Material galore: FTA scientists working on a second book on Gender and Forests

May 10, 2016

By Carol J. Pierce Colfer, Senior Associate, Center for International Forestry Research

Photo: Aulia Erlangga/CIFOR

Photo: Aulia Erlangga/CIFOR

In a recent blog for the CGIAR Research Program on Forests, Trees and Agroforestry my colleague Patti Petesch wrote about the adverse impacts of oil palm on Dayak women in Kalimantan, Indonesia, based on results from a multi-national, quantitative study. In the our book, Gender and Forests: Climate Change, Tenure, Value Chains, and Emerging Issues, this same issue is addressed, with scientists looking at conditions within one of these communities in the past, and in the present, using a holistic and qualitative approach. I am bringing this up because the work on “Gender and Forests” motivated us to stick with this field and give credit to important “classics” in gender and forest research in a second book. But before I come to that I want to talk some more about “Gender and Forests”.

Gender and Forests evolved out of several panels that scientists with the Center for International Forestry Research (CIFOR) put together in late 2014, designed to broaden our understanding of gender in forest contexts. About half of the articles deal with gender and climate change, though there are multiple cross-linkages among the four sections, reflected in the book’s title.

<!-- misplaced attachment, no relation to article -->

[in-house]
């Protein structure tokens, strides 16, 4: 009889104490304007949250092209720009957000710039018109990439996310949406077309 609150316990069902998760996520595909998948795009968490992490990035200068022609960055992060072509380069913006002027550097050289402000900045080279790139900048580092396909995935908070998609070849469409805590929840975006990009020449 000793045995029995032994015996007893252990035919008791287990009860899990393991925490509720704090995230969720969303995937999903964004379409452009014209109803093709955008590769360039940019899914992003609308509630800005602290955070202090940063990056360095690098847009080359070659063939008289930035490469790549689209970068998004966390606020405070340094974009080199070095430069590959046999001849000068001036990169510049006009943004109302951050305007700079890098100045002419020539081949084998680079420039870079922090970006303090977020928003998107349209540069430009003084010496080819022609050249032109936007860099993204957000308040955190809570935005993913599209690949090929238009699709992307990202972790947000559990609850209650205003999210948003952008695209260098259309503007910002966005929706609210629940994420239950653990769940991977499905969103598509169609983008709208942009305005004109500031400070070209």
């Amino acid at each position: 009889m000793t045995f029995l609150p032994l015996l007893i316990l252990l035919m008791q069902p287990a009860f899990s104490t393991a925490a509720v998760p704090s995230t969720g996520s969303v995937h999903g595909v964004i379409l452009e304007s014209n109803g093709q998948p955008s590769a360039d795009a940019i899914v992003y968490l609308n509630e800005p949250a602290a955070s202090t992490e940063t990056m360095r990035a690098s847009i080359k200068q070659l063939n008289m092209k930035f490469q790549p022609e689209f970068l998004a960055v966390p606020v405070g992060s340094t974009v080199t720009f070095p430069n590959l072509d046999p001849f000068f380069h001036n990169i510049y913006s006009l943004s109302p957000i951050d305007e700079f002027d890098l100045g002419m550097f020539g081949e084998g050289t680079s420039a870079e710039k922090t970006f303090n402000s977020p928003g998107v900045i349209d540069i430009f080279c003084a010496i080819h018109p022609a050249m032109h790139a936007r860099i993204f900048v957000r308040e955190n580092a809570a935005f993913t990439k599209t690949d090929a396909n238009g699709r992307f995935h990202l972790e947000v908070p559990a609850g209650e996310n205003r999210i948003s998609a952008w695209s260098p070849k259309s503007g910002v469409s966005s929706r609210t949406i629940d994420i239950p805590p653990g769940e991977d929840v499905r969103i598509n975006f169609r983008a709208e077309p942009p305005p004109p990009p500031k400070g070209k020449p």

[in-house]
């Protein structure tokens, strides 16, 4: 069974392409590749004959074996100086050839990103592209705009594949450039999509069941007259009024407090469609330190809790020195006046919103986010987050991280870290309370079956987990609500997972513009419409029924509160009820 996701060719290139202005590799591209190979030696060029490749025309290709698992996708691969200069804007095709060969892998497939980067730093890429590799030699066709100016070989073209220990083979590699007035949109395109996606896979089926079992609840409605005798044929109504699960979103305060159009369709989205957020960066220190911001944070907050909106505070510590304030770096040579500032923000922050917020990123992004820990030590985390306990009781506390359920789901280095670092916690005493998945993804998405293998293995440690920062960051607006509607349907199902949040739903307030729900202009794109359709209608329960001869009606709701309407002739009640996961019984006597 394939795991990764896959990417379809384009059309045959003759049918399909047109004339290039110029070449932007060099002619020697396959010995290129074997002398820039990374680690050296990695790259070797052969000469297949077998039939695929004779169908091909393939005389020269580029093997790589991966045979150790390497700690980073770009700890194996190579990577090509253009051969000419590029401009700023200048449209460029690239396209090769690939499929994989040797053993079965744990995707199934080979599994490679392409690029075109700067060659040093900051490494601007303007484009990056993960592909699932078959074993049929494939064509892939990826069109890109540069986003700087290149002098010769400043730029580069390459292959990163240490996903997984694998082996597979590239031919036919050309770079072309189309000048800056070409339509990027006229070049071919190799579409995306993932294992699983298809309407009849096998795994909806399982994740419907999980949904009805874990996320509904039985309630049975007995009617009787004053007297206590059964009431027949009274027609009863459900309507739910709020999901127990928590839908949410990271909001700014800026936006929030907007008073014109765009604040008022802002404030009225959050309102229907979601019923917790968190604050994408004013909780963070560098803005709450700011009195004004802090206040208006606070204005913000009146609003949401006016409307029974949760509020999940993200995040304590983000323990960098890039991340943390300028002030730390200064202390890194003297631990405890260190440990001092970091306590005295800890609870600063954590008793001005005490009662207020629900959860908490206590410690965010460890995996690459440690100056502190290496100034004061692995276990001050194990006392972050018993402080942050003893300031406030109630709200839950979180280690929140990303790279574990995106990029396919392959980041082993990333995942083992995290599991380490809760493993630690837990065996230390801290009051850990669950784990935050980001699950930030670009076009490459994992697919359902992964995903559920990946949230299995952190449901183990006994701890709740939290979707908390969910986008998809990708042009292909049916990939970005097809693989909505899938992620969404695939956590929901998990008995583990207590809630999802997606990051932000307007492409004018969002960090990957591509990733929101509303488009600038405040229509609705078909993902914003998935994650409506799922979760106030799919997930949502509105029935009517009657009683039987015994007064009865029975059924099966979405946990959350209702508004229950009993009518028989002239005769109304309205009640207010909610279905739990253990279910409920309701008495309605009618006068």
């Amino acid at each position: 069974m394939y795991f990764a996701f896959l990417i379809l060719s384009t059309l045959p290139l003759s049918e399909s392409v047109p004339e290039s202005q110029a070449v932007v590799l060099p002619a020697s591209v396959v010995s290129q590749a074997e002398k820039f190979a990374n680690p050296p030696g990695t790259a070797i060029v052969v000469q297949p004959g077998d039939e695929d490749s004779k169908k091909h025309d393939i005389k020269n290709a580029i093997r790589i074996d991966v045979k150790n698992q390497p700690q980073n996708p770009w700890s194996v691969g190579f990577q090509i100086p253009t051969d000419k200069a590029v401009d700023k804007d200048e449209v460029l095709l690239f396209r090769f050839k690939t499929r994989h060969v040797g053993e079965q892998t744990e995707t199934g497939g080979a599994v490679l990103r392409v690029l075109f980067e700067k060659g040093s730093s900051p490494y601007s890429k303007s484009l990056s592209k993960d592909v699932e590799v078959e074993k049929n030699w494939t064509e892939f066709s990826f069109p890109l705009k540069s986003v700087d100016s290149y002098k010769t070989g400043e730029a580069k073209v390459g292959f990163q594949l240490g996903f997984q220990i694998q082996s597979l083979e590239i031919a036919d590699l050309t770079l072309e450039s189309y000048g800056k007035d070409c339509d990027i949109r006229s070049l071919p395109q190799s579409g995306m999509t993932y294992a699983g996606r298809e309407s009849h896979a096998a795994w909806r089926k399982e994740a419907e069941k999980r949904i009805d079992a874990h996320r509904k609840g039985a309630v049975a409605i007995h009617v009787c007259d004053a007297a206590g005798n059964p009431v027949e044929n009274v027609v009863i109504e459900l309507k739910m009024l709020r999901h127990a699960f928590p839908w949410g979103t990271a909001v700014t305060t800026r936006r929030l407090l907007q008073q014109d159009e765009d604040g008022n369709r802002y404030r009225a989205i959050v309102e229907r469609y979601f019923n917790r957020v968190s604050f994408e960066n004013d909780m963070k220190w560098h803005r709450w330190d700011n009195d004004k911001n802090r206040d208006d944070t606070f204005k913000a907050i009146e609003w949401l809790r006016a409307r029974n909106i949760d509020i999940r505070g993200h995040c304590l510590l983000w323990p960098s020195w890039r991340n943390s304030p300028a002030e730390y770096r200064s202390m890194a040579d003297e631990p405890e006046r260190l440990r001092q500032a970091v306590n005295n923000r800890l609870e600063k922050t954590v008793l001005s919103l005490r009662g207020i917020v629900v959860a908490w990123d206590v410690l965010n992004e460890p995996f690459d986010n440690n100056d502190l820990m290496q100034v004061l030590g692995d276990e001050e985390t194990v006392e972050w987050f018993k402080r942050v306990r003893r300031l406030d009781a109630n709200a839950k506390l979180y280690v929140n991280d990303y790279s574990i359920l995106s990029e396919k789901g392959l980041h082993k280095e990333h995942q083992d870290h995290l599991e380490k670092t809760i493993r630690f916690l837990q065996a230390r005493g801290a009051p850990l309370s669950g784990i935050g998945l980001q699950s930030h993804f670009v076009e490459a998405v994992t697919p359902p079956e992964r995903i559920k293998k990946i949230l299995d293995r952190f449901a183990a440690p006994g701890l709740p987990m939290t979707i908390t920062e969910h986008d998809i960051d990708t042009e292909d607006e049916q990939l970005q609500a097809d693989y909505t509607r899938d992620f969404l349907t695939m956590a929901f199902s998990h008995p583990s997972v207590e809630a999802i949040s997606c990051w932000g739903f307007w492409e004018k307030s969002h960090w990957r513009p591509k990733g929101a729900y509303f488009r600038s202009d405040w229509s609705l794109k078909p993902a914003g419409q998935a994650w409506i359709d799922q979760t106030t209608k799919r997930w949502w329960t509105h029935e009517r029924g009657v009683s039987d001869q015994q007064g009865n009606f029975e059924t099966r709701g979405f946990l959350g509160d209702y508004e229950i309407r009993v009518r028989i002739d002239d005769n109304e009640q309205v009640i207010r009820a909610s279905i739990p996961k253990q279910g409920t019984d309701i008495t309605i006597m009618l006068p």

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The Gender Box

Our approach has recognized the value of interdisciplinarity in looking at an issue like gender, one that is so affected by varying value systems – of community members and of scientists. The authors come from various disciplines, including social sciences (i.e. anthropology, geography, economics, government/policy analysis), natural resources (i.e. forestry, ecology, animal sciences), animal and human nutrition, English, and American Indian and Women’s Studies. The 40 authors represent 15 nationalities, three from Africa, two from Asia, five from Europe, three from Latin America, and two from North America.

We also have chosen a variety of approaches, from quantitative and cross-national in Gender Gaps in REDD+: Women’s Participation is not Enough, to a combination in Gender and Vulnerability to Multiple Stressors, Including Climate Change in Rural South Africa, to the purely qualitative Living Conservation Values: Women and Conservation Easement Protection in Central New York. There are studies of policy in the chapter Women and Tenure in Liberia and Cameroon, a conceptual framework in Forest Conservation in Central and West Africa: Opportunities and Risks for Gender Equity, literature reviews such as Gender and Forest, Tree and Agroforestry Value Chains: Evidence from Literature, in depth ethnographic studies such as Tenure vs. Territory: Black Women’s Struggles in the Pacific Lowlands of Colombia, a historical account in Gender and the Roots of Community Forestry and more.

9781138955042-1My co-editors Bimbika Sijapati Basnett and Marlène Elias and I use the Gender Box, a conceptual framework developed in 2013 to analyze the issues addressed in this compilation, in search of strengths, weaknesses and gaps.